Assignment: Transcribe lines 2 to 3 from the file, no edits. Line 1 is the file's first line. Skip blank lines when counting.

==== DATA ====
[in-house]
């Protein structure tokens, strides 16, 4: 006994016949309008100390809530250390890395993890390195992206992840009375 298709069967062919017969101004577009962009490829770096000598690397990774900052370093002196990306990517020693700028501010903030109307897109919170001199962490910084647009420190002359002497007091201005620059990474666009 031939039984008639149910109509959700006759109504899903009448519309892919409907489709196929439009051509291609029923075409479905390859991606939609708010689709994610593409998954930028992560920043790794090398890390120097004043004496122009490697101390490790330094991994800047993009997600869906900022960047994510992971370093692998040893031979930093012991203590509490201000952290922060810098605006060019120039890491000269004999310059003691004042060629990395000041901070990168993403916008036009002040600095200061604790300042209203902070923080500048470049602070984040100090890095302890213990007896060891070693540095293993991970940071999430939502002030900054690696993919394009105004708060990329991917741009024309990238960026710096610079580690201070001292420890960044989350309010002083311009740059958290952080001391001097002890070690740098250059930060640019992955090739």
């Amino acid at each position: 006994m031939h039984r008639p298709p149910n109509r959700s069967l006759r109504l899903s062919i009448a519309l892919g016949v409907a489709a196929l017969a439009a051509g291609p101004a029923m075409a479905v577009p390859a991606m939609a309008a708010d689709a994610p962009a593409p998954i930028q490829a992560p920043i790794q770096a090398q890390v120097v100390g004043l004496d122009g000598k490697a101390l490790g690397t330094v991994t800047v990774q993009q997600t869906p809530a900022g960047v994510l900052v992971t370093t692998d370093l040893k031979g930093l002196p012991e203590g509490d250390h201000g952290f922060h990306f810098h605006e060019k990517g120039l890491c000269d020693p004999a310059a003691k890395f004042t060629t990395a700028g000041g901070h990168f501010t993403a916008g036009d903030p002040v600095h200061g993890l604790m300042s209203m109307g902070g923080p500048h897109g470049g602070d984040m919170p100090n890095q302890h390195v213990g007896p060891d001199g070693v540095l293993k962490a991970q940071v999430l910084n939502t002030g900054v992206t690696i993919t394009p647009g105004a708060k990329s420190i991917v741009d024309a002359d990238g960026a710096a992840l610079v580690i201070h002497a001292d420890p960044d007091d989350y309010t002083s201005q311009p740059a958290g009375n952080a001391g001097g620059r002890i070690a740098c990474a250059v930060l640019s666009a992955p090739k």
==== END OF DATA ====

């Protein structure tokens, strides 16, 4: 006994016949309008100390809530250390890395993890390195992206992840009375 298709069967062919017969101004577009962009490829770096000598690397990774900052370093002196990306990517020693700028501010903030109307897109919170001199962490910084647009420190002359002497007091201005620059990474666009 031939039984008639149910109509959700006759109504899903009448519309892919409907489709196929439009051509291609029923075409479905390859991606939609708010689709994610593409998954930028992560920043790794090398890390120097004043004496122009490697101390490790330094991994800047993009997600869906900022960047994510992971370093692998040893031979930093012991203590509490201000952290922060810098605006060019120039890491000269004999310059003691004042060629990395000041901070990168993403916008036009002040600095200061604790300042209203902070923080500048470049602070984040100090890095302890213990007896060891070693540095293993991970940071999430939502002030900054690696993919394009105004708060990329991917741009024309990238960026710096610079580690201070001292420890960044989350309010002083311009740059958290952080001391001097002890070690740098250059930060640019992955090739």
């Amino acid at each position: 006994m031939h039984r008639p298709p149910n109509r959700s069967l006759r109504l899903s062919i009448a519309l892919g016949v409907a489709a196929l017969a439009a051509g291609p101004a029923m075409a479905v577009p390859a991606m939609a309008a708010d689709a994610p962009a593409p998954i930028q490829a992560p920043i790794q770096a090398q890390v120097v100390g004043l004496d122009g000598k490697a101390l490790g690397t330094v991994t800047v990774q993009q997600t869906p809530a900022g960047v994510l900052v992971t370093t692998d370093l040893k031979g930093l002196p012991e203590g509490d250390h201000g952290f922060h990306f810098h605006e060019k990517g120039l890491c000269d020693p004999a310059a003691k890395f004042t060629t990395a700028g000041g901070h990168f501010t993403a916008g036009d903030p002040v600095h200061g993890l604790m300042s209203m109307g902070g923080p500048h897109g470049g602070d984040m919170p100090n890095q302890h390195v213990g007896p060891d001199g070693v540095l293993k962490a991970q940071v999430l910084n939502t002030g900054v992206t690696i993919t394009p647009g105004a708060k990329s420190i991917v741009d024309a002359d990238g960026a710096a992840l610079v580690i201070h002497a001292d420890p960044d007091d989350y309010t002083s201005q311009p740059a958290g009375n952080a001391g001097g620059r002890i070690a740098c990474a250059v930060l640019s666009a992955p090739k």